Men must stop excluding women from peace talks around the world, UN chief Antonio Guterres said on Wednesday, warning that in conflicts such as Russia’s invasion of Ukraine, the situation is actually “deteriorating”.
The UN secretary-general said the lack of female representation in such negotiations from Ukraine to Afghanistan, Myanmar and Mali shows “how enduring power inequality and patriarchy are failing us”.
It results in “men in power and women excluded, their rights and freedoms deliberately attacked,” he told a special meeting of the Security Council.
But “women’s right to equal participation at all levels is essential to building and maintaining peace,” Guterres said.
He noted that the Russian invasion of Ukraine has forced millions of women and children to flee the country, “putting them at high risk of human trafficking and exploitation of all kinds.”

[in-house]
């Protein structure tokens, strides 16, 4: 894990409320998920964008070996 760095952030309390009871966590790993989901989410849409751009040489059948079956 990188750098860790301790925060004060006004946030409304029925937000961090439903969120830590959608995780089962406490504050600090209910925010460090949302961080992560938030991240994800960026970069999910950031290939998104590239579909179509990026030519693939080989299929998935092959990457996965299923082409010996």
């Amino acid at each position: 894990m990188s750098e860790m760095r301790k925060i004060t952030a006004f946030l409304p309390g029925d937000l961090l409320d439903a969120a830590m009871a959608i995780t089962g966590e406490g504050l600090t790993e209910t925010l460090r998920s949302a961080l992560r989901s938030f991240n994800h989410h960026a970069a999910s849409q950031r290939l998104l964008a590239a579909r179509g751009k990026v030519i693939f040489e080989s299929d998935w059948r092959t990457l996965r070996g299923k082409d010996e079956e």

“Women who chose not to evacuate are at the forefront of health care and social support,” Guterres says.
Their perspectives are therefore ‘critical to understanding conflict dynamics’ and make their participation ‘essential for conflict resolution’.
In many areas, men in power have actively worked to exclude women, Guterres said, citing Afghanistan, for example, where “nearly 20 million Afghan women and girls are being silenced and wiped out of sight”.
In Myanmar, “women cannot express themselves openly and have no path to political participation,” the UN chief added.
Successive military coups have also left women “poorer and more marginalized” in Mali, where “extremists pose an even greater threat,” Guterres said.
He was unequivocal about the impact of what he termed “the recent shift from inclusive politics,” saying it “demonstrates once again that misogyny and authoritarianism are mutually reinforcing.”
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